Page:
The botanical garden has cultivated a third of an acre in its native plants garden with California pipevine to provide habitat for a striking blue and orange butterfly with a hairy black and blue body dotted with white. The California pipevine swallowtail butterfly is native to the state, but rare in San Francisco because there isn’t much pipevine, the only plant its caterpillars can eat.
Pipevine caterpillars are what’s called gregarious – they’re born in groups, eating their way out of tiny round orange egg shells. Then they munch on leaves en masse. Species like monarch caterpillars forage by themselves.
Pipevine caterpillars are almost as spectacular as the butterflies they become. Young ones are reddish and spiky. The oldest ones – three to six weeks old – are black with rows of bright red spikes that make them look like devils ready to go trick-or-treating. The red tells predators that the caterpillar is poisonous, a useful trick.
“The larval stage is the most vulnerable,” said Tim Wong, who volunteers at the botanical garden and keeps a Facebook page about the species and its host plant. “They can be parasitized, or eaten. So they try to make it quick.”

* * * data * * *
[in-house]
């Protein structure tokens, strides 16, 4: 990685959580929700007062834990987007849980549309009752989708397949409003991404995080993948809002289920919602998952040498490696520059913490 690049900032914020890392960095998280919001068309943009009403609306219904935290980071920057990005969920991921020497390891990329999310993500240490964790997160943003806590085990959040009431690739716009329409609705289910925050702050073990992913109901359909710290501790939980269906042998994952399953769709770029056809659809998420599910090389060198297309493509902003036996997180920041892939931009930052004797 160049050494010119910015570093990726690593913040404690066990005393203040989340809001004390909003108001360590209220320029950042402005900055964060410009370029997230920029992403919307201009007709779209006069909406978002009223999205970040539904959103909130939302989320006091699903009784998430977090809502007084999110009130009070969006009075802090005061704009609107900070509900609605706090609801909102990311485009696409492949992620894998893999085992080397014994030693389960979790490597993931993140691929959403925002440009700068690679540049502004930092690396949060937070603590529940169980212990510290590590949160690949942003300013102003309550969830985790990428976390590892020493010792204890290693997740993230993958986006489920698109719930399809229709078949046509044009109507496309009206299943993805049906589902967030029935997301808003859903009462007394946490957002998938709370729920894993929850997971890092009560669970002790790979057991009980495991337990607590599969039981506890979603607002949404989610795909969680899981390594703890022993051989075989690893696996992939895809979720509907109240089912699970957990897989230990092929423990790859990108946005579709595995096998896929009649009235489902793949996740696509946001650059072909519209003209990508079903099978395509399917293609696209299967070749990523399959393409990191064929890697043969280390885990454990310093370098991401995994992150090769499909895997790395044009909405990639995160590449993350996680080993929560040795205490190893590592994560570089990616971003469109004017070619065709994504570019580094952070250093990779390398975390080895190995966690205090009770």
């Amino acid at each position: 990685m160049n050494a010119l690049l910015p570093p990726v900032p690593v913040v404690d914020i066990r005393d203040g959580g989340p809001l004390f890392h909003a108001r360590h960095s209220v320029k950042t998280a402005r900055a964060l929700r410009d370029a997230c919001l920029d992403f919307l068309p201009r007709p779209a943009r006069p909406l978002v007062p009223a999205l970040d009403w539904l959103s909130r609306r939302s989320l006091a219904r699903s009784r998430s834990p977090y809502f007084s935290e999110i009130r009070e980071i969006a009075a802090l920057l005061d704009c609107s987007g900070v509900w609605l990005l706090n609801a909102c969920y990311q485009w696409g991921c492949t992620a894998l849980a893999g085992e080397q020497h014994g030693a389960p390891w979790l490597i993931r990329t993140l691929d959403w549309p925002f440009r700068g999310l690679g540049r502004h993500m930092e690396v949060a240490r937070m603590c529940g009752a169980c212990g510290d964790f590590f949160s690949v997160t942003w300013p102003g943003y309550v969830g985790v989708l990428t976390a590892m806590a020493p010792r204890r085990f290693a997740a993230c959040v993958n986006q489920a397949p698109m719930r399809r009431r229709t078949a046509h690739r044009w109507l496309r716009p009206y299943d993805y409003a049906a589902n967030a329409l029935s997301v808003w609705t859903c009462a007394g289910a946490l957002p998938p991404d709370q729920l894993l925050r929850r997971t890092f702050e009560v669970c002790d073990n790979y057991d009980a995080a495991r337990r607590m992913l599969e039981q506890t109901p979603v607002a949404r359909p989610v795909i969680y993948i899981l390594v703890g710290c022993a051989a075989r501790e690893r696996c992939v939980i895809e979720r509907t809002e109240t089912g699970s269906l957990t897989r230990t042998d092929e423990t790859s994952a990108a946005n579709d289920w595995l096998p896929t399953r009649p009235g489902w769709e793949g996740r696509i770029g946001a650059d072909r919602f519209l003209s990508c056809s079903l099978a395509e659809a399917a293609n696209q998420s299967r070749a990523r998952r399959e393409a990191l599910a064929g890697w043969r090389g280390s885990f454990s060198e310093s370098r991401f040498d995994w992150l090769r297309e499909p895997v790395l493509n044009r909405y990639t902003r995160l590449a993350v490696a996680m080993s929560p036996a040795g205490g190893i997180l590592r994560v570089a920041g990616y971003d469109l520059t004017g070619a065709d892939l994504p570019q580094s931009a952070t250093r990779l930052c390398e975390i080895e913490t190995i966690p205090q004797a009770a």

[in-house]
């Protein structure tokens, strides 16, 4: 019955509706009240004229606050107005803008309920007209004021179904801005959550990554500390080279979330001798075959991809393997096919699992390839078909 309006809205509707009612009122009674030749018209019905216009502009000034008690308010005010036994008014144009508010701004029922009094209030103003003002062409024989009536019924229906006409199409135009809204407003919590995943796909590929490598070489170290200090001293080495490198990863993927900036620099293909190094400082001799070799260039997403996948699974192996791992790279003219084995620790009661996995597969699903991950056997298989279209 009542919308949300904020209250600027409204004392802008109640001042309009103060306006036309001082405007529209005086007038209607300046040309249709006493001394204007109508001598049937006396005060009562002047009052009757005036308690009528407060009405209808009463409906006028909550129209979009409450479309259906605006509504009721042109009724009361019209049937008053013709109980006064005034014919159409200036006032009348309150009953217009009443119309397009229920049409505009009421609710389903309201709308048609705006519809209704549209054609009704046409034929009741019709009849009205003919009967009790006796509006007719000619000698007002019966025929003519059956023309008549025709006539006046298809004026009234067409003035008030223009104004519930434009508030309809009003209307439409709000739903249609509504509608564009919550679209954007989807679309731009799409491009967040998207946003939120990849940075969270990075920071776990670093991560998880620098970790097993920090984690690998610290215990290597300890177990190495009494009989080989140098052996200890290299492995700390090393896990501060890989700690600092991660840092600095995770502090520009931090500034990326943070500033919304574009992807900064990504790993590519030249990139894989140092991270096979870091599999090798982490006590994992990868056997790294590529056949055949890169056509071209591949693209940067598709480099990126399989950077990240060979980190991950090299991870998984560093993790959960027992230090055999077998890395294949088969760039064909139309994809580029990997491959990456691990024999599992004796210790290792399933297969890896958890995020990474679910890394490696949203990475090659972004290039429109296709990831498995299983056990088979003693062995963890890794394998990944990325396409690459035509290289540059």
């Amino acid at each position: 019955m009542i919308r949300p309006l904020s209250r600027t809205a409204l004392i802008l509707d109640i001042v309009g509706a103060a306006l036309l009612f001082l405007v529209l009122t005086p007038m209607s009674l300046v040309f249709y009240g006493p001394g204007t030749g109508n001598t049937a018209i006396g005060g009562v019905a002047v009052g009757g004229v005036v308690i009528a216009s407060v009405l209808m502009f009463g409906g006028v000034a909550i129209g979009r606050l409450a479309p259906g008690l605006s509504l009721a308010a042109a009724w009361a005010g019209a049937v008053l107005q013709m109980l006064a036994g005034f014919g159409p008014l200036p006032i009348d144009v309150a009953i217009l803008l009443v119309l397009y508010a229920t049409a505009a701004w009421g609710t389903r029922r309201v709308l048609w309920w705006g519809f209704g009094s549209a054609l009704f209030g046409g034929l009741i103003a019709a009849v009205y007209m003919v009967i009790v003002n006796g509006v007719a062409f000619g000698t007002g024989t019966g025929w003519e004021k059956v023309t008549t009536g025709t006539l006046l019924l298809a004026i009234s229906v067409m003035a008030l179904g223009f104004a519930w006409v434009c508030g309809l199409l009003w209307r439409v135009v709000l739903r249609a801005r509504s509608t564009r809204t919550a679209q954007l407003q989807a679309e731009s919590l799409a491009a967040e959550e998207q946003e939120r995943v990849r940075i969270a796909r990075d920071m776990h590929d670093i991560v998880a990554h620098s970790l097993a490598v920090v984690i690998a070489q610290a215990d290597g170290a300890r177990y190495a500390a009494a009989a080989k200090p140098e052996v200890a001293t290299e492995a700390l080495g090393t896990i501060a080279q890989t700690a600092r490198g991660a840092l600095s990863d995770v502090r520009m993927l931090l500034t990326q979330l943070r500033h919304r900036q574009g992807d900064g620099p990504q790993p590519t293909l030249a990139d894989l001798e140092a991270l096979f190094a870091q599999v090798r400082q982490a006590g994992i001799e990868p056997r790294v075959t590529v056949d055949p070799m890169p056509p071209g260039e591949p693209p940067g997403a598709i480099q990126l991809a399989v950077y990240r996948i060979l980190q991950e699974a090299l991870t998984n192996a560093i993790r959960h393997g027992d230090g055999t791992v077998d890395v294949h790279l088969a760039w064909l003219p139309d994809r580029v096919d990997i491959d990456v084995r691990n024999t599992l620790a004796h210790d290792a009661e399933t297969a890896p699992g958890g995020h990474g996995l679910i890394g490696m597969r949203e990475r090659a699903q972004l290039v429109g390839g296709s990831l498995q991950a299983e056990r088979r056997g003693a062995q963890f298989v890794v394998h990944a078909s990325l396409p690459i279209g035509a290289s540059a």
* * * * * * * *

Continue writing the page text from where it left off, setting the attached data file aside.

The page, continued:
When they’ve had their fill, they weave a sling out of silk and hang diagonally from a branch. Their skin splits open. As they shimmy, folds of skin bunch up at one end.
“It’s like wriggling out of a too-tight dress,” said Boggs.
When this happens, the caterpillar has turned itself into a pupa, also known as a chrysalis. They’re difficult to spot in the garden because pipevine chrysalises look like brown or green leaves to protect from predators while they continue to develop inside their hard casing.
Pipevine butterflies and caterpillars are out and about at the botanical garden into the fall, though they’re more abundant in April and May.
Seeing one emerge from its chrysalis is difficult, said Wong. If you want to watch butterflies emerging, it’s a better bet to visit the Conservatory of Flowers’ “Butterflies and Blooms” exhibit, where rows of chrysalises of half-a-dozen species are displayed for visitors in a white wooden case. At least a handful of them are likely to emerge each morning when it gets warm. Midday is a good time to watch.